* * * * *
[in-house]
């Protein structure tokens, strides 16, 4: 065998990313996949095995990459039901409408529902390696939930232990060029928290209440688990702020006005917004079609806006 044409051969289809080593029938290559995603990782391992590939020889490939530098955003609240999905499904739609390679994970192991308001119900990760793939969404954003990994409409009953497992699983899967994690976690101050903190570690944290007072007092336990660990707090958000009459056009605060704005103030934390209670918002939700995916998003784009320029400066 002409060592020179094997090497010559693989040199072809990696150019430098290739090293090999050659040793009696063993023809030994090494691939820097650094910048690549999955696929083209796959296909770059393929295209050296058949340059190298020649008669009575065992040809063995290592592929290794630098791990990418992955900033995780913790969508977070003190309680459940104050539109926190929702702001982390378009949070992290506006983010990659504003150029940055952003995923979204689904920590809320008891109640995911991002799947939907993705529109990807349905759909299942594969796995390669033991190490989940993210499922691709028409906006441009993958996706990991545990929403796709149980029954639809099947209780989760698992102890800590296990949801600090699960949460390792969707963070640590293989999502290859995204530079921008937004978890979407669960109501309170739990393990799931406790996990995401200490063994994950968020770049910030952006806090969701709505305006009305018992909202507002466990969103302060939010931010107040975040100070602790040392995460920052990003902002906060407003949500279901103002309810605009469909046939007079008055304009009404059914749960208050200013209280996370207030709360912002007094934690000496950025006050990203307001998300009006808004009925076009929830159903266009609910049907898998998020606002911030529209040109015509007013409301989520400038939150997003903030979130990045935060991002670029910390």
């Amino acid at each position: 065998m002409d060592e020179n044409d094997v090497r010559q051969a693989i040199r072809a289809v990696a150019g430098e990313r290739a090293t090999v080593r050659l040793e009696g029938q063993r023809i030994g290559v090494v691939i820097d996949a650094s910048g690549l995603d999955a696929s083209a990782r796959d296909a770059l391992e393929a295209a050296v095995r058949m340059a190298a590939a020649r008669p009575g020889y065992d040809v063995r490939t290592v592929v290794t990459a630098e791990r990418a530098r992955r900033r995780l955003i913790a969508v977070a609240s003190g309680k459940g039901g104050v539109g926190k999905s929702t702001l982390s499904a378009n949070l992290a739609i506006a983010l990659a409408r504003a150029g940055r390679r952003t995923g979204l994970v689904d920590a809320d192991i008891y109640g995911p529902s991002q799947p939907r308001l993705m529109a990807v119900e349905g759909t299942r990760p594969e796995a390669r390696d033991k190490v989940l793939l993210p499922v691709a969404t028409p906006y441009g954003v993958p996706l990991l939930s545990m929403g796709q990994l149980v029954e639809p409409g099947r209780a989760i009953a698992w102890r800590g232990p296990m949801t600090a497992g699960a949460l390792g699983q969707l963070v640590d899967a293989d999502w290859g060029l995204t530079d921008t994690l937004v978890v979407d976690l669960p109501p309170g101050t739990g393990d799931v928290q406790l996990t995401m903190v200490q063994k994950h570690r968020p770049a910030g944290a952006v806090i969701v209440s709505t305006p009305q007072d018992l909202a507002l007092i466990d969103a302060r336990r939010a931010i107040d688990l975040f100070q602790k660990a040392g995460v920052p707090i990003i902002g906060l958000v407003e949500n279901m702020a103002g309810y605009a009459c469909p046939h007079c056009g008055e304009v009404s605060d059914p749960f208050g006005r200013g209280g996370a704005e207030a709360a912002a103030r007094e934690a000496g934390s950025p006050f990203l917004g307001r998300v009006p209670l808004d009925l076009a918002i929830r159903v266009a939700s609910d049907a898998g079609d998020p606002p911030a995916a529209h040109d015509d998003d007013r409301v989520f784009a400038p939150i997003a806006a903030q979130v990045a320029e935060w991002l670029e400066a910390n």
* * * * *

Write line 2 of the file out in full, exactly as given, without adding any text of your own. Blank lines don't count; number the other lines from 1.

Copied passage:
């Protein structure tokens, strides 16, 4: 065998990313996949095995990459039901409408529902390696939930232990060029928290209440688990702020006005917004079609806006 044409051969289809080593029938290559995603990782391992590939020889490939530098955003609240999905499904739609390679994970192991308001119900990760793939969404954003990994409409009953497992699983899967994690976690101050903190570690944290007072007092336990660990707090958000009459056009605060704005103030934390209670918002939700995916998003784009320029400066 002409060592020179094997090497010559693989040199072809990696150019430098290739090293090999050659040793009696063993023809030994090494691939820097650094910048690549999955696929083209796959296909770059393929295209050296058949340059190298020649008669009575065992040809063995290592592929290794630098791990990418992955900033995780913790969508977070003190309680459940104050539109926190929702702001982390378009949070992290506006983010990659504003150029940055952003995923979204689904920590809320008891109640995911991002799947939907993705529109990807349905759909299942594969796995390669033991190490989940993210499922691709028409906006441009993958996706990991545990929403796709149980029954639809099947209780989760698992102890800590296990949801600090699960949460390792969707963070640590293989999502290859995204530079921008937004978890979407669960109501309170739990393990799931406790996990995401200490063994994950968020770049910030952006806090969701709505305006009305018992909202507002466990969103302060939010931010107040975040100070602790040392995460920052990003902002906060407003949500279901103002309810605009469909046939007079008055304009009404059914749960208050200013209280996370207030709360912002007094934690000496950025006050990203307001998300009006808004009925076009929830159903266009609910049907898998998020606002911030529209040109015509007013409301989520400038939150997003903030979130990045935060991002670029910390």